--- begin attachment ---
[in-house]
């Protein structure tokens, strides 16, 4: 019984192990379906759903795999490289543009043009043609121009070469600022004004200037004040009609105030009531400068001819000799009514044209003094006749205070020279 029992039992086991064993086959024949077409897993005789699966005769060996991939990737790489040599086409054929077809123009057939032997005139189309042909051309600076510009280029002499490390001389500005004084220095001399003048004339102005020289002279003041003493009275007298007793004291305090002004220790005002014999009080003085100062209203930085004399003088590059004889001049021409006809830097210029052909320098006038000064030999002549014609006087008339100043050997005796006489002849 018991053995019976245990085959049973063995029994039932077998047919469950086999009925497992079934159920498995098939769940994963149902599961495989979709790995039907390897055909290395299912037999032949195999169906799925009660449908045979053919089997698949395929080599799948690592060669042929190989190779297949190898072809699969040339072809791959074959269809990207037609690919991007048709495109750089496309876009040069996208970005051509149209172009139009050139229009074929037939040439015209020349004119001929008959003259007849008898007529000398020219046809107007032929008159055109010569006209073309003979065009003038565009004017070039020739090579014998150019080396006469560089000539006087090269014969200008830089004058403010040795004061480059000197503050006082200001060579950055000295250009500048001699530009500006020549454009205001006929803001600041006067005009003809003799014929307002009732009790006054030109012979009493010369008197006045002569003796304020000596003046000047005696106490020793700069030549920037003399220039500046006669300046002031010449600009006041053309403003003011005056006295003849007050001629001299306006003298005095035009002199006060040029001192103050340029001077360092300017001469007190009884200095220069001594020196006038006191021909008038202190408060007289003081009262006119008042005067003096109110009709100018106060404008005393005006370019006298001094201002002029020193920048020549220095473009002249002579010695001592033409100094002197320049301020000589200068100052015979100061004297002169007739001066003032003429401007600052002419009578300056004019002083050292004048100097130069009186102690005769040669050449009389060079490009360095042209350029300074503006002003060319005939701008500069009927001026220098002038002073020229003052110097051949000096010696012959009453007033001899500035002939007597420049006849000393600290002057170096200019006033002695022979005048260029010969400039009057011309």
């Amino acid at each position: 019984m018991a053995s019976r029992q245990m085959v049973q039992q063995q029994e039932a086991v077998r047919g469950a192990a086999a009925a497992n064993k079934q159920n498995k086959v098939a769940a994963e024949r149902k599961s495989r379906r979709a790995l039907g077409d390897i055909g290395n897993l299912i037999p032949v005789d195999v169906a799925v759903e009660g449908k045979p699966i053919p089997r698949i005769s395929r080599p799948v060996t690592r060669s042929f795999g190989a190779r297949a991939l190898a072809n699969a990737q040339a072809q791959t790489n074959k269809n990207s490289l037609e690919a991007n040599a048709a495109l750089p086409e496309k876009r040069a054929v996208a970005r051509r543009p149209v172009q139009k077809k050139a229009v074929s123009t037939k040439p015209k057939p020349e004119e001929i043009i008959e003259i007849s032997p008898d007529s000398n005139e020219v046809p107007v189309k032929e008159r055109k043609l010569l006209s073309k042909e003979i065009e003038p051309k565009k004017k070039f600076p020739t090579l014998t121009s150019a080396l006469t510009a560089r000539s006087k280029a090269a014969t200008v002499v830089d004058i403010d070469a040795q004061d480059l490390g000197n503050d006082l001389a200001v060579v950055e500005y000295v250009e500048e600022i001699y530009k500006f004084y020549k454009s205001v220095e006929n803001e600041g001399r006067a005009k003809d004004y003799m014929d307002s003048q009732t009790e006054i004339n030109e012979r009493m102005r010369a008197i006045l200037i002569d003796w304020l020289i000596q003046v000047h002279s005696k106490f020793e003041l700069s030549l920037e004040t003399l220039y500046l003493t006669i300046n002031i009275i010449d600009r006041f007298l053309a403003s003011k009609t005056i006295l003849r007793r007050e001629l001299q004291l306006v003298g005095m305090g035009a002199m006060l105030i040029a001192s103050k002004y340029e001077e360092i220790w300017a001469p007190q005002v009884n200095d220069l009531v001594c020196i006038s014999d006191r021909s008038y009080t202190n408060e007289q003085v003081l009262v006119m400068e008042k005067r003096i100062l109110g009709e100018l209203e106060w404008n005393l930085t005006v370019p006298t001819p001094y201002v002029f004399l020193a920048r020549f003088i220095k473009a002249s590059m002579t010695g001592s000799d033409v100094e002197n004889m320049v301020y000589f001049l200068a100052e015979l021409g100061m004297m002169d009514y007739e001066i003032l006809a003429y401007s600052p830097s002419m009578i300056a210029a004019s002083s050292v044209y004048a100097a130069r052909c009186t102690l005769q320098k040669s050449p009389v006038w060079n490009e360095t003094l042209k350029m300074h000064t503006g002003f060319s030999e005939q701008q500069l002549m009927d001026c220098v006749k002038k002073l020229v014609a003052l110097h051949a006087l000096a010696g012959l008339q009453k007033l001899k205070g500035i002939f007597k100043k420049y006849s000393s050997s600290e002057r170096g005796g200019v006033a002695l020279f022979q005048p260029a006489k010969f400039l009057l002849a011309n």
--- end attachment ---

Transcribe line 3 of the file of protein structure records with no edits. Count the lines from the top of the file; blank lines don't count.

């Amino acid at each position: 019984m018991a053995s019976r029992q245990m085959v049973q039992q063995q029994e039932a086991v077998r047919g469950a192990a086999a009925a497992n064993k079934q159920n498995k086959v098939a769940a994963e024949r149902k599961s495989r379906r979709a790995l039907g077409d390897i055909g290395n897993l299912i037999p032949v005789d195999v169906a799925v759903e009660g449908k045979p699966i053919p089997r698949i005769s395929r080599p799948v060996t690592r060669s042929f795999g190989a190779r297949a991939l190898a072809n699969a990737q040339a072809q791959t790489n074959k269809n990207s490289l037609e690919a991007n040599a048709a495109l750089p086409e496309k876009r040069a054929v996208a970005r051509r543009p149209v172009q139009k077809k050139a229009v074929s123009t037939k040439p015209k057939p020349e004119e001929i043009i008959e003259i007849s032997p008898d007529s000398n005139e020219v046809p107007v189309k032929e008159r055109k043609l010569l006209s073309k042909e003979i065009e003038p051309k565009k004017k070039f600076p020739t090579l014998t121009s150019a080396l006469t510009a560089r000539s006087k280029a090269a014969t200008v002499v830089d004058i403010d070469a040795q004061d480059l490390g000197n503050d006082l001389a200001v060579v950055e500005y000295v250009e500048e600022i001699y530009k500006f004084y020549k454009s205001v220095e006929n803001e600041g001399r006067a005009k003809d004004y003799m014929d307002s003048q009732t009790e006054i004339n030109e012979r009493m102005r010369a008197i006045l200037i002569d003796w304020l020289i000596q003046v000047h002279s005696k106490f020793e003041l700069s030549l920037e004040t003399l220039y500046l003493t006669i300046n002031i009275i010449d600009r006041f007298l053309a403003s003011k009609t005056i006295l003849r007793r007050e001629l001299q004291l306006v003298g005095m305090g035009a002199m006060l105030i040029a001192s103050k002004y340029e001077e360092i220790w300017a001469p007190q005002v009884n200095d220069l009531v001594c020196i006038s014999d006191r021909s008038y009080t202190n408060e007289q003085v003081l009262v006119m400068e008042k005067r003096i100062l109110g009709e100018l209203e106060w404008n005393l930085t005006v370019p006298t001819p001094y201002v002029f004399l020193a920048r020549f003088i220095k473009a002249s590059m002579t010695g001592s000799d033409v100094e002197n004889m320049v301020y000589f001049l200068a100052e015979l021409g100061m004297m002169d009514y007739e001066i003032l006809a003429y401007s600052p830097s002419m009578i300056a210029a004019s002083s050292v044209y004048a100097a130069r052909c009186t102690l005769q320098k040669s050449p009389v006038w060079n490009e360095t003094l042209k350029m300074h000064t503006g002003f060319s030999e005939q701008q500069l002549m009927d001026c220098v006749k002038k002073l020229v014609a003052l110097h051949a006087l000096a010696g012959l008339q009453k007033l001899k205070g500035i002939f007597k100043k420049y006849s000393s050997s600290e002057r170096g005796g200019v006033a002695l020279f022979q005048p260029a006489k010969f400039l009057l002849a011309n």